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Daytona s/n 16777

Discussion in 'Vintage (thru 365 GTC4)' started by peloton, Feb 17, 2020.

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  1. peloton

    peloton Karting

    Jul 6, 2005
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    I'm considering purchasing this car, repainted by Wayne Carini from original rosso dino to fly yellow in 2009.

    Any info on the car will be appreciated.
     
  2. Marcel Massini

    Marcel Massini F1 World Champ
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    Mar 2, 2005
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    Repaint was in 07 not 09.
    Has had at least 11 owners from new.
    Unsold since August 2016 when Price/Legendary Motorcars had it at the Cole auction in Monterey.

    Marcel Massini

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  3. peloton

    peloton Karting

    Jul 6, 2005
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    Thanks, Marcel!
     
  4. gcalex

    gcalex Karting

    Aug 16, 2010
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    Good photos here: https://www.fantasyjunction.com/sold/1973-ferrari-365-gtb-4-daytona-1/photos

    For a car with so few miles, it is unfortunate that someone chose to pull the emissions gear. Some tools don't look quite right.

    I remember looking at these photos in the past. An interesting thing is that pretty much all the under carriage is painted black; given how few miles are on the car, it made me wonder whether the later cars actually came with the (generally expected) CAD finishes on things like the A-arms...
     
  5. Wheels1

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    #5 Wheels1, Feb 18, 2020
    Last edited: Feb 18, 2020
    No way did the arms come covered in black paint, it looks to have messed around with by someone who did not know what they were doing, look at red gasket sealant coming away and why did they grind of the "Ferrari 251" off the engine block? The only reason I can think of is, they thought it should not be there and the engine number should, clearly no idea. The left rear bumper looks wonky and the fronts look too low. rear number plate holder coming off. Euro front indicator lens as well. non standard Ventilated brake discs [ rotors] the front grill looks deformed so has it had a front end crash? The photo with the boot lid raised may show the boot lid [ trunk] is out of shape? wrong brake light lens's as well. If you are thinking of buying it take someone with you who can check it over for damage in the past.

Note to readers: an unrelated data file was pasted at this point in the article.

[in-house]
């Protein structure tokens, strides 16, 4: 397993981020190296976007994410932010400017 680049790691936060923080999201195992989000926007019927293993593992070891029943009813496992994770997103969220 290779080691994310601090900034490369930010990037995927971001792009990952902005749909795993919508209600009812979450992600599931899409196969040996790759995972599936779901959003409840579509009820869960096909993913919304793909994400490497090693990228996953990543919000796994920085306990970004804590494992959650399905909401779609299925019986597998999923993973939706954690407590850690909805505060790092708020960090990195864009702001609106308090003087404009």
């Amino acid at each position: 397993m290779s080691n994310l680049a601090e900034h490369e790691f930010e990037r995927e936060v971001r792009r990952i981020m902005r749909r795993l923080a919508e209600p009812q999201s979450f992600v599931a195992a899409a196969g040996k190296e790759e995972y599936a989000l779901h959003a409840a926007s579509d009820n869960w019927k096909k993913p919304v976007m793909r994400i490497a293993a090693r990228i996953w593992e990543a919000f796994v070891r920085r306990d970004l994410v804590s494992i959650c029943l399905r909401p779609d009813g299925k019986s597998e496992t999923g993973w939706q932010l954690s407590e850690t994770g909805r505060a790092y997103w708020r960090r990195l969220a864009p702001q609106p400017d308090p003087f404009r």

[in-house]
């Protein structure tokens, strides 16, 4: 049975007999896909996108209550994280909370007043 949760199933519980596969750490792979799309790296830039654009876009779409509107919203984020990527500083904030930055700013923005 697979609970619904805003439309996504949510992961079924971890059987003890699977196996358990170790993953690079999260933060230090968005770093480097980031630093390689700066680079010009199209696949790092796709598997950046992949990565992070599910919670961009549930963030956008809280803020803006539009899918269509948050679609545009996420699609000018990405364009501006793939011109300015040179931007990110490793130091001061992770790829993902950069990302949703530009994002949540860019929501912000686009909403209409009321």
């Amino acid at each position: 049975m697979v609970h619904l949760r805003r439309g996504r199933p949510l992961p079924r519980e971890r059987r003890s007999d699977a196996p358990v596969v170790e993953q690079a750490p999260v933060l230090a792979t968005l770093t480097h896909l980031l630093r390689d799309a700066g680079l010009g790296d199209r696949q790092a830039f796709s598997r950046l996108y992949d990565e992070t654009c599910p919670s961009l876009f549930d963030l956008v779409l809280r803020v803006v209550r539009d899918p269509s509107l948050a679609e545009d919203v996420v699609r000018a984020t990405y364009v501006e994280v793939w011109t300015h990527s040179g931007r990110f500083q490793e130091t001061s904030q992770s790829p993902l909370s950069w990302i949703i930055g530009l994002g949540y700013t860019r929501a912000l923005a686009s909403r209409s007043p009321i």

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  6. Wheels1

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    Most of the smog stuff seems to still be there from what I can see. The exhaust is right, electronic ignition is still there, smog pump looks to be there but its hard to see for sure.
    The fuel tanks seem to be a miss match in colour, maybe one had a leak or had to be changed for another reason, air cleaner cover is missing 2 studs and nuts, wiper arms and blades are black, not stainless, seat belts are not correct for a 73. It seems to had a hard life for such a low mileage car.
     
  7. TTR

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    While few of the above assessments appear inaccurate, your overall listing of non-OEM details & features seem to be quite far from complete.
    Some life’s are just harder than others, even if often misleading mileage obsession may suggest otherwise, especially when having less of latter is not necessarily a good thing.
     
  8. Wheels1

    Wheels1 F1 Rookie
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    Hi Timo. you lost me a bit with the above. Are you saying there more things might be wrong than I said or you disagree with things I said? simple English a Simple English man can undestand please.
     
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  9. TTR

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    For example, seat belts & wiper arms are correct for delivery destination & year, but the list of non-(OEM)correct details and features could fill pages upon pages.
    Simple enough, I hope.
     
  10. Wheels1

    Wheels1 F1 Rookie
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    Thanks Timo, you were right on the seat belts, I just checked the Ferrari tech. bulletin from 1973 and it looks to be just RHD cars that had different seat belts in that year.

    Can you enlighten me on the black wiper blades and arms? Was it all years of USA cars that had black wiper arms and blades, I have seen quite a few with Stainless steel Arman blades and some with black, it would be good to know what is correct?
     
  11. TTR

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    While my experience and research is far from comprehensive enough to be authoritative, it does suggests that at least mid-to-late production U.S. delivery cars, due to D.O.T./NTHSA regulations introduced at the time, were required to have non-reflective windshield wiper arms and majority of the relatively original (un-messed with) U.S. delivered cars I’ve seen or studied seem to have come with black arms and blade supports made by “arman&c”.

    Hopefully this makes sense ? If not, I apologize. As I’ve mentioned before English is not my native language nor have I ever received any formal education for it.
     
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  12. gcalex

    gcalex Karting

    Aug 16, 2010
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    Horn boss was also generally black on US cars; I've always presumed, for similar reasons.

    Shoulder-belt also looks like it is missing in one picture, probably did not come from factory that way... :)